In between the bony vertebrae in your back, small, flexible discs act like protective pads. The discs are actually sacs filled with fluid. They can shrink and wear out as you get older, especially if you live a relatively sedentary life.
Sitting for long periods can really add to the pressure on these discs over time.
The good news is that jogging or running preserves the size and flexibility of these discs.
One of 79 people found that regular joggers who ran at a pace of 2 meters per second (m/s) had better disc hydration and higher levels of glycosaminoglycan (a kind of lubricant) in their discs.
The healthier and more hydrated those discs are, the more flexible you’ll feel as you move through your day.
8. Good for your brain
Jogging can help in the creation of new brain cells thereby resulting in overall brain development and performance. An everyday 30-minute run or jog is said to increase body protein generated by your brain that helps in better decision making and sharpness. How does this happen? Well, this physical activity sends nourished blood to the brains that help in better thinking and balance mood keeping stress at bay.
9. Good for your skin
Jogging increases blood flow and nourishes your skin cells. Your blood carries oxygen and nutrients that are absorbed by your cells and this helps you have vibrant skin. It also flushes out the bad toxins and waste products from your body. Your body produces stress hormones called cortisol that can make your skin look older. Jogging improves blood circulation thus fighting cortisol.
10. Boosts Self-Esteem
Running builds confidence like few other individual sports can. It allows the runner to defeat trial after trial, growing stronger and surer of themselves with each footstrike. It allows you to truly climb hills and clear obstacles. It provides a feeling of empowerment and freedom that comes with knowing that your legs and body are strong and capable.
Researchers have found that participating in physical activity such as running and jogging are directly related to better self-esteem. Regular exercise led to improved perceptions of fitness and improved body image, both of which were linked to improved self-esteem.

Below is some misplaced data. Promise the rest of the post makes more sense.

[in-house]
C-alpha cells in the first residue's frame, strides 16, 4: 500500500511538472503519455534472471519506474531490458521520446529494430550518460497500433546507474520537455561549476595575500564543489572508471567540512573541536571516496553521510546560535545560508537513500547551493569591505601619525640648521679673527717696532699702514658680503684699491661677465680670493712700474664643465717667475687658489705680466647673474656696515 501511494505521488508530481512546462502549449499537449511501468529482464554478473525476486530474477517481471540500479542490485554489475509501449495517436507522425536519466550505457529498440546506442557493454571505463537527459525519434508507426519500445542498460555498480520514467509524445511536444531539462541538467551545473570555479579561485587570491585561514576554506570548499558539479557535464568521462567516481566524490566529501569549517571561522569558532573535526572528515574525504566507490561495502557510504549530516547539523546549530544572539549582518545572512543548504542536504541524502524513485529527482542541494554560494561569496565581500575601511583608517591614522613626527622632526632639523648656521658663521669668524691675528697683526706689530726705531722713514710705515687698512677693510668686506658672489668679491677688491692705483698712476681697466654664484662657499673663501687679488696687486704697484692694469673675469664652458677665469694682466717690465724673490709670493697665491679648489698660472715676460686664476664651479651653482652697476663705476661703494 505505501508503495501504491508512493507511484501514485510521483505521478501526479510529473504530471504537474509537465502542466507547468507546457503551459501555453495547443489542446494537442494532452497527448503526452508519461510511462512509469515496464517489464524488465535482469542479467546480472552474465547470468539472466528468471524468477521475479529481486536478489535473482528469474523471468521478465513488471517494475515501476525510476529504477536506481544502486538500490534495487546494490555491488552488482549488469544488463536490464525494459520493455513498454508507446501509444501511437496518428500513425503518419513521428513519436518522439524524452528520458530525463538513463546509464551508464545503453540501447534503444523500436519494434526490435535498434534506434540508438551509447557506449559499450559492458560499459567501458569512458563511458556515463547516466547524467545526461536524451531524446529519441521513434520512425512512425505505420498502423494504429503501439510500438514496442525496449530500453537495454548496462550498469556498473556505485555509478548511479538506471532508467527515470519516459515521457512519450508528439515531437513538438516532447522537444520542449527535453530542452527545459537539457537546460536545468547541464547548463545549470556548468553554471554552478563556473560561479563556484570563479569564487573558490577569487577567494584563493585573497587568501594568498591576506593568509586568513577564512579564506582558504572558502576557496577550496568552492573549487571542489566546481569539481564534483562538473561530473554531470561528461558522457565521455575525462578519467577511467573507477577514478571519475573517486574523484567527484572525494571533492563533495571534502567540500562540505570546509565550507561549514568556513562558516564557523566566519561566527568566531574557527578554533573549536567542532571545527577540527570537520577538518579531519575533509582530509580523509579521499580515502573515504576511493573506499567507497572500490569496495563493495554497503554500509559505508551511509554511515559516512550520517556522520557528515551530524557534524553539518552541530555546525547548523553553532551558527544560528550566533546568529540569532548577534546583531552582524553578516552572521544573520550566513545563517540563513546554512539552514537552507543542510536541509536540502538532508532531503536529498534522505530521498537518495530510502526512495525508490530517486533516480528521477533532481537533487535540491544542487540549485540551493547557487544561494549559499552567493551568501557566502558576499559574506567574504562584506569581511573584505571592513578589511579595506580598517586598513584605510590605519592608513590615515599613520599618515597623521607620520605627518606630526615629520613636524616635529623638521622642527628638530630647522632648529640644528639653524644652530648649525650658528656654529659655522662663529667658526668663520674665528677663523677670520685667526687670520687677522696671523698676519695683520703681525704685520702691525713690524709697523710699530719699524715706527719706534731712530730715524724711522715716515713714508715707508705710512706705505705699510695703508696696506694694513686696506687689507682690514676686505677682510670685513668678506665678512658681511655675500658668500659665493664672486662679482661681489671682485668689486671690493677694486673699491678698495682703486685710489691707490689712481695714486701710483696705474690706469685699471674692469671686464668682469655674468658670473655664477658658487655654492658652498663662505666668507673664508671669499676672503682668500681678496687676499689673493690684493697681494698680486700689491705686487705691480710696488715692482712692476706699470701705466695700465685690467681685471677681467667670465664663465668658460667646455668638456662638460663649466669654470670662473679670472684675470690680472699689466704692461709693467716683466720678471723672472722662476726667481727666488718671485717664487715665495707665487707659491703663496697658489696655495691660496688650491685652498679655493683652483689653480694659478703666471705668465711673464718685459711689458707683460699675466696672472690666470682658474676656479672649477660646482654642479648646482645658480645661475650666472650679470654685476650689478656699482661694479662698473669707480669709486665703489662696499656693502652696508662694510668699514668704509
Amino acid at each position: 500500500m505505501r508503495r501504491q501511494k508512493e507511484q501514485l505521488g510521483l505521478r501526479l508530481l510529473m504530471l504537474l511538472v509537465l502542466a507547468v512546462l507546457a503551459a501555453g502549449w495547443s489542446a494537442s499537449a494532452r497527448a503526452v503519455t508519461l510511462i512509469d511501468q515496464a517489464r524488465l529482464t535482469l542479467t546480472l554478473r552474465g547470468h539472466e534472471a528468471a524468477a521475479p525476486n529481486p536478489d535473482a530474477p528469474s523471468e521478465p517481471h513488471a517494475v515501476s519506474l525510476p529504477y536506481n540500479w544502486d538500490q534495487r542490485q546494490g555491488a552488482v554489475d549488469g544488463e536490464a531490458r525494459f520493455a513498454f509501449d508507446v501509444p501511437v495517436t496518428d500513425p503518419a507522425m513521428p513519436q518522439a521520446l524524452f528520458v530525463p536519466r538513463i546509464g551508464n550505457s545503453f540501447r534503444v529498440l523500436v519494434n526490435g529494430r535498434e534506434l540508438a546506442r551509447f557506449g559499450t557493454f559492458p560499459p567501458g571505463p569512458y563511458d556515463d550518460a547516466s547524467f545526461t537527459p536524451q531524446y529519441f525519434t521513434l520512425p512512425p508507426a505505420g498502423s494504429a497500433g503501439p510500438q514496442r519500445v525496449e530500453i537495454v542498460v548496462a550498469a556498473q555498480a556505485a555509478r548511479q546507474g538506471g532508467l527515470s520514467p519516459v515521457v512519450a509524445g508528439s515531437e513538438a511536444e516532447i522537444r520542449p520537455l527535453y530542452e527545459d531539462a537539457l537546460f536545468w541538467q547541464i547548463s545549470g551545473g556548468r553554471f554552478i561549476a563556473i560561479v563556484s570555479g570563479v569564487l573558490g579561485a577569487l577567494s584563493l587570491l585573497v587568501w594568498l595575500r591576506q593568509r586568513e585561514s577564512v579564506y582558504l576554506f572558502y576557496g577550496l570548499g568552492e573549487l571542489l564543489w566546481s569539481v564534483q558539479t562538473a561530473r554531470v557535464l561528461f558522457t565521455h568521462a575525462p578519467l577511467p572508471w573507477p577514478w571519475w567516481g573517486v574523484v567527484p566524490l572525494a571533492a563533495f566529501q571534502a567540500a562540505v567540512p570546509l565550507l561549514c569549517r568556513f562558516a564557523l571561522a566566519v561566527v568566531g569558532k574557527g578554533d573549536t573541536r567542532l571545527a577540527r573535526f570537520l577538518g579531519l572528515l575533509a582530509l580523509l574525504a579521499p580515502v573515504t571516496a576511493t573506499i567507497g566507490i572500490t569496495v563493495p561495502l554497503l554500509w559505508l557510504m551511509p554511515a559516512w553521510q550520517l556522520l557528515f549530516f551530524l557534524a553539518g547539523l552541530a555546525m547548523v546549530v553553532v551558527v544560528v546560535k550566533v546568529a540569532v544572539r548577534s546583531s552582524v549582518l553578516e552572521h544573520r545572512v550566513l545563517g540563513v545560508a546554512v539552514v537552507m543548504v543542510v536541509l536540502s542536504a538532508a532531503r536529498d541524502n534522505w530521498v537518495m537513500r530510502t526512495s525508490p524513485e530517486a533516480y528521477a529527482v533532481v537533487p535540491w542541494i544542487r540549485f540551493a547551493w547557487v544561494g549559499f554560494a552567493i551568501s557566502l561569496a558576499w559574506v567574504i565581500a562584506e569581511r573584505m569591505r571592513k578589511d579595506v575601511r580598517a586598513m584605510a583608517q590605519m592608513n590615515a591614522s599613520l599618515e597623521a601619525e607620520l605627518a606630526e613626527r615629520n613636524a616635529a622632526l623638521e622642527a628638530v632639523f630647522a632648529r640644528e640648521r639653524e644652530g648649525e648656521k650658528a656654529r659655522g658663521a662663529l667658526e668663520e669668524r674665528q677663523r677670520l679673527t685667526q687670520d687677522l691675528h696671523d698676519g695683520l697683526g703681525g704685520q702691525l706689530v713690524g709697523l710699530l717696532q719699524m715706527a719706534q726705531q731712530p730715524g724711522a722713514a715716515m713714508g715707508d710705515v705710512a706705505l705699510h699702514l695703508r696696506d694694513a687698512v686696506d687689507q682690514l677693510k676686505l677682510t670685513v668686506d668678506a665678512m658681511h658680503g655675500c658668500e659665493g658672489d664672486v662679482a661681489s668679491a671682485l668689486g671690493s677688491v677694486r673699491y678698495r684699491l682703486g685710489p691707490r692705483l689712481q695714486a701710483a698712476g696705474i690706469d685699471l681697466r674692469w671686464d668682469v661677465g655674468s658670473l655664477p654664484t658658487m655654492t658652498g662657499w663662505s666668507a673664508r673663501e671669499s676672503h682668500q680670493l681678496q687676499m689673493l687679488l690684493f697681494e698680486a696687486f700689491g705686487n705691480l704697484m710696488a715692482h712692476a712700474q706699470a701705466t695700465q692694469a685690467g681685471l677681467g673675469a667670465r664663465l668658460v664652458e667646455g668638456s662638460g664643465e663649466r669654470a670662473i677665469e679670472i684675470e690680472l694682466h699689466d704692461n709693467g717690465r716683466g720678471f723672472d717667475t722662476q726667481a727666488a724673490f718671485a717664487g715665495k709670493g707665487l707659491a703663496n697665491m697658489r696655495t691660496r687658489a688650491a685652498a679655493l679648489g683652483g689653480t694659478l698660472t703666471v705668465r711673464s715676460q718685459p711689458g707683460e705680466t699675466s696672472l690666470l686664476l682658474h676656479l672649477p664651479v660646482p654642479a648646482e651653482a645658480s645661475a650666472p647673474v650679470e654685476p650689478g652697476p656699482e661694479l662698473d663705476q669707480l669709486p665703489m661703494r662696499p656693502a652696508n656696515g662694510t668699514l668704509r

11. Improves Mood
In addition to relieving daily stress, running and jogging can have positive influences on your attitude. The endorphin rush you feel during a run can lead to that burst of well-being or just a general sense of happiness.
There is some evidence that engaging in exercise such as running may help alleviate symptoms of mood and anxiety disorders. One 2013 study found that exercise was moderately more effective than no therapy for reducing depressive symptoms. However, the study found that exercise was no more effective than antidepressants.
Less tension, less depression, less fatigue, and less confusion are just a few of the changes that patients have seen after beginning a regular running program. Running gives something for them to focus on, allowing them to see something besides their depressed state or addiction.
12. It could save your life
A sedentary lifestyle, whether you’re playing video games or working at your desk, may increase your risk of premature death. What’s less well-known is that jogging at a slow pace just a few times a week might keep you alive much longer.
In the Copenhagen City Heart Study, researchers followed a group of joggers from 2001 to 2013. The group that had the best record of life longevity was the group that ran at a “light” pace for 1 to 2.4 hours, 2 to 3 days a week.
The study received some criticism, in part because “light” wasn’t defined, and what’s considered “light” for an athlete could be quite challenging for someone else. The findings also contradict other research that suggests strenuous exercise may be better for you.
Nevertheless, the study confirms what we already know about getting on the treadmill or hitting the trail: You don’t need to sprint like Caster Semenya or run marathons like Yuki Kawauchi to experience the benefits of aerobic exercise.
The American Heart Association recommends that you take good care of your feet before, during, and after jogging. Wear shoes made for running, talk to a pro about inserts or orthotics, and check for any blisters or swelling after you jog.